After showing our documentation we entered small waiting area. Right around ten minutes later, an immigration official made his way to our group. There was another guy next to him, wearing a pink vest that said “translator.” Over the course of the day I saw least two dozen people wearing those vests and translating, which was a great sign because neither Alina nor I know a lick of Czech.
After introducing himself, the immigration official (through the translator) told us first and foremost to put our masks on, and that we needed to follow him to fill out some documents. He emphasized that we needed to use the Latin Alphabet, and said some other stuff that Alina and I didn’t hear because the translator was talking a bit too quietly.
The official led us up an escalator, and as we followed we saw tons of tables with volunteers serving tea, sandwiches, and cookies. There was also a play area for kids, and tons of signs in both English and Ukrainian telling us where to go, what to do, and that everything was 100% free. Everywhere we went was a little crowded, but it never felt cluttered or unorganized.
We walked into a large theater, where there were already about fifty other Ukrainians filling out forms. The form we received only required us to jot down basic information, but Alina and I were nervous as all get out and concerned that we were going to fill out something incorrectly. She was worried about whether or not she had to spell everything with only capital letters, and I wasn’t totally confident in my answers because the form was only in Czech and Ukrainian.
Throughout this painstaking process, the volunteers kept us grounded. Every five minutes or so, a volunteer would come to our isle and ask us if we needed any help. Due to nerves we asked way more questions than we probably needed to, but the volunteer was kind and accommodating the entire time.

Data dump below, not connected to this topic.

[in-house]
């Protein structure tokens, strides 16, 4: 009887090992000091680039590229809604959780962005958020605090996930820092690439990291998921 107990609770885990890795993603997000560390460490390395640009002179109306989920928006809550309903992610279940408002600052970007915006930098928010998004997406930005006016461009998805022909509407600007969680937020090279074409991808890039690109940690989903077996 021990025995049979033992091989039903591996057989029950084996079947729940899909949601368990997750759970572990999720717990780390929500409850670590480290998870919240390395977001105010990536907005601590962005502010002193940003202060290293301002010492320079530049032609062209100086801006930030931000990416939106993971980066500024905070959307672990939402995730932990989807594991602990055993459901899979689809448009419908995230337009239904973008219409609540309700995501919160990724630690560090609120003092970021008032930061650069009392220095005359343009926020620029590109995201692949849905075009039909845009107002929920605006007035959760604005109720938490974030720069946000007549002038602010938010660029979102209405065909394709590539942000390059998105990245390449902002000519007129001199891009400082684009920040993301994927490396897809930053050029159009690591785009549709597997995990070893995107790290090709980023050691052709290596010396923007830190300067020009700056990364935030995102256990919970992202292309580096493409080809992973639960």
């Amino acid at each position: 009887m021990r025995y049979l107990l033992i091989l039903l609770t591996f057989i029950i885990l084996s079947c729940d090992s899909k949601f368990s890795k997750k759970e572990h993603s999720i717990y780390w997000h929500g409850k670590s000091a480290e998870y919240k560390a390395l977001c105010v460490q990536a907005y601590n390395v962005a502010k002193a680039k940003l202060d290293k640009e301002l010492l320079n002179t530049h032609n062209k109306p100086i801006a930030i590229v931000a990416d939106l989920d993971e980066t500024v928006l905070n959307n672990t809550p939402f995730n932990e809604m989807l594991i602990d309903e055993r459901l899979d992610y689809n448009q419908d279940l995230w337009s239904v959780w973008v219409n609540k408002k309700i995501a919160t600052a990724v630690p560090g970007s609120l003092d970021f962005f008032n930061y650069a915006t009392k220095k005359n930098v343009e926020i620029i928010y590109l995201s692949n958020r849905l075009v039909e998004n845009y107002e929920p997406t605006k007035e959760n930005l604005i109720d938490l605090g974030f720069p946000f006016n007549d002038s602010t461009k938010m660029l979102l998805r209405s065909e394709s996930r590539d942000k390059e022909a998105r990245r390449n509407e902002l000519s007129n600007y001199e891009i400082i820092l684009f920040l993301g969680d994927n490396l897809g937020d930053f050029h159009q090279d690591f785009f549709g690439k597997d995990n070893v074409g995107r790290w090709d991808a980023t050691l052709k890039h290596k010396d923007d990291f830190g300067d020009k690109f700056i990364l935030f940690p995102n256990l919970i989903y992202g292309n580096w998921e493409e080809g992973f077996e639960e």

After filling out the form we waited about forty minutes. Every now and then one of the immigration officials walked to a row ahead of us, asked everyone if they were ready, and then took them to a different part of the Congress Center. A little while later he came to our row and we were once again following the leader. All in all it was an incredibly organized process.
We were taken to another huge room filled with volunteers. They were all sitting at desks working on computers, seemingly processing everyone’s visas. Within minutes Alina and I were led to one of the desks of volunteers, and the person who brought us there even pulled our chairs for us. We gave them our documents, they looked them over, and after ten minutes of work they put a stamp in our passports. With that stamp, we were told that our visa had been accepted and we could stay in Czechia for a year. It was as simple as that – show up at the Congress Center, fill out a form, wait a little bit, then get a stamp in the passport. That’s all it took for our worries about long-term stability to vanish.
Overall, Alina and I had a pleasant and painless experience. Everything was well-managed, and we never felt like we didn’t know what to do. All of the volunteers were really kind as they gave out sandwiches and calmly answered our silly questions. Everyone was really knowledgeable too, and seemed to know all of the conditions and info about the visa. We left with a full understanding of our new residency and all the benefits it provides.
At eight in the morning on Friday, we only had sixty more days to stay in Czechia and no way of going to a doctor. Less than three hours later, we had a year long residence and health insurance. The whole process was simple, orderly, and heartwarming.